This activity focuses on sensory exploration and learning description words. Students will work as a team to try and describe different fruits and vegetables using sight and touch.
👂 Exploring the world through one’s senses
📖 Learning description categories and words
🔍 Understanding differences and similarities
Select 3 different types of vegetables. We recommend that you have one vegetable of each type for each student table.
Note: For health and safety purposes, these vegetables should be disposed of after the activity or scrubbed clean.
Provide each table of students with each of the three vegetables. Focus on one vegetable and one sense at a time. For this activity, we are focusing on sight and touch.
Start with asking students to use their eyes and the power of sight. What is the biggest vegetable on the table? What is the smallest vegetable?
Next, ask each student to look at the first vegetable and observe and describe the color, shape, and size (on its own).
What color is the vegetable? Have them raise their hand or call out what color it is. Does it have the same color as another food that they know?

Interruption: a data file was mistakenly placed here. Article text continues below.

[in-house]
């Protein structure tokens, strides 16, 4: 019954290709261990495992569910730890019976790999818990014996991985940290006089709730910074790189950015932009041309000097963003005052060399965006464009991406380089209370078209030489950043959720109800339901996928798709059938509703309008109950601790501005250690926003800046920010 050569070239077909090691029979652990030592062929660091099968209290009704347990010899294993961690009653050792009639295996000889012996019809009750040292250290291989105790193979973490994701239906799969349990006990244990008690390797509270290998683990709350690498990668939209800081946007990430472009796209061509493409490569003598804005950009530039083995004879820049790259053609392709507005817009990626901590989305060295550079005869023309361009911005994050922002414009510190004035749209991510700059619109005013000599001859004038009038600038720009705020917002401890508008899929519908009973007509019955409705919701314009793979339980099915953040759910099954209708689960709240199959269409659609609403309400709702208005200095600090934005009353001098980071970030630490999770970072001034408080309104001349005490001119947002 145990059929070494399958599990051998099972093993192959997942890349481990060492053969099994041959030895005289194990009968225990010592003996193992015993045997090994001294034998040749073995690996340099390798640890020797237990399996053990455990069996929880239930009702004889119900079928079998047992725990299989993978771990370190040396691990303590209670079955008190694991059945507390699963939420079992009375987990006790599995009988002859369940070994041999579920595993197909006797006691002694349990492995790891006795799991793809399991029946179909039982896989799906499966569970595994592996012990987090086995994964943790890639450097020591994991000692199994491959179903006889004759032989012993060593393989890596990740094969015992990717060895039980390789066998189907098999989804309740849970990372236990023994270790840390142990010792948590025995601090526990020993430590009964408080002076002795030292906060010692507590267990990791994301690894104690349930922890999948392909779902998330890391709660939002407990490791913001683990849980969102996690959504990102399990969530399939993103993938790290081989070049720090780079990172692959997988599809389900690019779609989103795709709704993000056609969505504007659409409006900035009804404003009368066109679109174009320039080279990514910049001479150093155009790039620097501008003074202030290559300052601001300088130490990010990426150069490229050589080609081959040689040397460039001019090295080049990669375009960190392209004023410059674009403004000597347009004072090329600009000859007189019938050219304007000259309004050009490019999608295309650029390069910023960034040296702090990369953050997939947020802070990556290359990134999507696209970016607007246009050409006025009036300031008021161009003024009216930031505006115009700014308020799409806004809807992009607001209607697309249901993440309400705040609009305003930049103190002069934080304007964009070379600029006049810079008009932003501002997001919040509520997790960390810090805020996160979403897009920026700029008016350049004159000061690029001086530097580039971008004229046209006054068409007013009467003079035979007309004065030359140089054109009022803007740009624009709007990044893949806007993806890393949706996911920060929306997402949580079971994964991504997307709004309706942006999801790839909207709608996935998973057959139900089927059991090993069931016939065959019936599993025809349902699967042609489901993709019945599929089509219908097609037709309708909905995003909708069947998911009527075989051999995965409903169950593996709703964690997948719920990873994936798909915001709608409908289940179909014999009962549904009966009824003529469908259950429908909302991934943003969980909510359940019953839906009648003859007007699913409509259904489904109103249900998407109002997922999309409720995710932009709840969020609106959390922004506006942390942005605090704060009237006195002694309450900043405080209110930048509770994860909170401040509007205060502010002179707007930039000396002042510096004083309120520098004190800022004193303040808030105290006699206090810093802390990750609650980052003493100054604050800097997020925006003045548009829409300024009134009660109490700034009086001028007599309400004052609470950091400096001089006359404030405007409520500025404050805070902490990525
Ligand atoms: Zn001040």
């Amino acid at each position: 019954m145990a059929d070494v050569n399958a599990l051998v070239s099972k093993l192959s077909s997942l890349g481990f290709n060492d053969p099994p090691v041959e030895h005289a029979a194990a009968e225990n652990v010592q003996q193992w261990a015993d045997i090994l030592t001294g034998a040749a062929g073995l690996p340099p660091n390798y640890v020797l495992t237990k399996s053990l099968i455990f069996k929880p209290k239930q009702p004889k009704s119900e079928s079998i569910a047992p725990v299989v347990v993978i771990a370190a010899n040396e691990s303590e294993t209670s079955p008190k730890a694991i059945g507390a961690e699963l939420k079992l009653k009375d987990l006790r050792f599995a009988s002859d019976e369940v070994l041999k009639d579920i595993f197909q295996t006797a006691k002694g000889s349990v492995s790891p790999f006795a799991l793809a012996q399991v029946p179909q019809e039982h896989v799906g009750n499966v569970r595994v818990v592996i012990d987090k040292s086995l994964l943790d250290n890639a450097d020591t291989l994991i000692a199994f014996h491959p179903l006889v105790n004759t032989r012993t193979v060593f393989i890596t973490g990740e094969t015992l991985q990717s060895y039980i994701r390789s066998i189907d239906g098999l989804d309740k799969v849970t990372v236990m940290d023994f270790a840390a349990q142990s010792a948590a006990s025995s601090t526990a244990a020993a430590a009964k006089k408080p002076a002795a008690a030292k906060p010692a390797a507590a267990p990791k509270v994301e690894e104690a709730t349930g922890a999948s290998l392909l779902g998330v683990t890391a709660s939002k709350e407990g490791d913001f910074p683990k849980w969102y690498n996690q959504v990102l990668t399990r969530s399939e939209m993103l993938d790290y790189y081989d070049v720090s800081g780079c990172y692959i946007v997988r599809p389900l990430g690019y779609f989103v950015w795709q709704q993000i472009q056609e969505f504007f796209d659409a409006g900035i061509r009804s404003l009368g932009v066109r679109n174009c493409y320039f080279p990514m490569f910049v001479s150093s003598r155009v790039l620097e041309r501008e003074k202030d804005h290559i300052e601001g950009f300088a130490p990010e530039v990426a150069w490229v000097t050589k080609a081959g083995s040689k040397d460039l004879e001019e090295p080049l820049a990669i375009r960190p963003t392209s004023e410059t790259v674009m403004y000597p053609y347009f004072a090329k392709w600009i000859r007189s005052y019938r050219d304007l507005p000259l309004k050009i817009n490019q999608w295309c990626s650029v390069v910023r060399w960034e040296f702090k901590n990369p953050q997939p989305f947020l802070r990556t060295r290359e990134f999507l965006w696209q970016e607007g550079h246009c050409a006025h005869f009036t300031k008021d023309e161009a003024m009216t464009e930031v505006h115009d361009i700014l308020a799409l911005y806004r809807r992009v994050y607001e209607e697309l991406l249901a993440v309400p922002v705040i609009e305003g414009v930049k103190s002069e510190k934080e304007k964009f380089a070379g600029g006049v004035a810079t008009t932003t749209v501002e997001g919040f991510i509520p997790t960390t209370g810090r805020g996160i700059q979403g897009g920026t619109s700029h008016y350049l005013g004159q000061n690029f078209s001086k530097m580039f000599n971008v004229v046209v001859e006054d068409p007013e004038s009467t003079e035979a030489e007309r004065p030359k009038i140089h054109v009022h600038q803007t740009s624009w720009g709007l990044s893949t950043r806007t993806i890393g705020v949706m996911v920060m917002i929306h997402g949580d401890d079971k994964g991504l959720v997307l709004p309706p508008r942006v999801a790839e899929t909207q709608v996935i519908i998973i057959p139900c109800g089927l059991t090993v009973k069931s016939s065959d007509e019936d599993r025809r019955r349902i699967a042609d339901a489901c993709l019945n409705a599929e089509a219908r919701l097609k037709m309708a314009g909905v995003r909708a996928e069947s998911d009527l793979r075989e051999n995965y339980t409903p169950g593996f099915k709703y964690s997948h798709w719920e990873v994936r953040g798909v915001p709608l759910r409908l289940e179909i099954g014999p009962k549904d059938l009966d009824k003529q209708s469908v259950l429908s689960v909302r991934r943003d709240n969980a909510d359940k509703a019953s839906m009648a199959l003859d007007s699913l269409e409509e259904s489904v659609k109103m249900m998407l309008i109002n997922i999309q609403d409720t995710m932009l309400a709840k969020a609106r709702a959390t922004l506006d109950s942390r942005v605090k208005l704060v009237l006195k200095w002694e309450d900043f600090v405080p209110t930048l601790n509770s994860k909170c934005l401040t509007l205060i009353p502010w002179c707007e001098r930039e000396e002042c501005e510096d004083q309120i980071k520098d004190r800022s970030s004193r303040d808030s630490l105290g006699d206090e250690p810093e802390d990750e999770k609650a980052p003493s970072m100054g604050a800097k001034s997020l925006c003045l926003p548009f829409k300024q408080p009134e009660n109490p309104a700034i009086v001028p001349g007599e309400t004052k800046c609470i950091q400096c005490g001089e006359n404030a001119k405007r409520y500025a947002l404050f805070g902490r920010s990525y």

What shape is it? Prompt with comparisons to familiar objects (a ball, a book, or other foods).
What size is it? What has a similar size in the classroom? What is bigger? What is smaller?
Then, ask students to take turns touching each vegetable at their tables. Ask students to observe and describe the texture and density.
Start with gentle touch by asking students to stroke their finger along the vegetable. Does it feel smooth and your finger keeps going along the vegetable easily? Does it feel bumpy and your finger goes up and down? Is it fuzzy and your finger feels ticklish? Are there different textures on the vegetable or is it all the same?
Next give the vegetable a small squeeze. Is the vegetable soft or hard when they squeeze it? Does their squeeze leave a mark on the vegetable?
Repeat the activity with the other vegetables.
If you have enough of one type of vegetable, give one to each student and have them do a matching scavenger hunt where they find items in the classroom that match the vegetable’s color, size, shape, etc.
Repeat this activity multiple times with different vegetables. Practice with different colors, textures and shapes. For example, an orange bell pepper, green bean and cucumber. Or tomato, spinach leaf, and broccoli.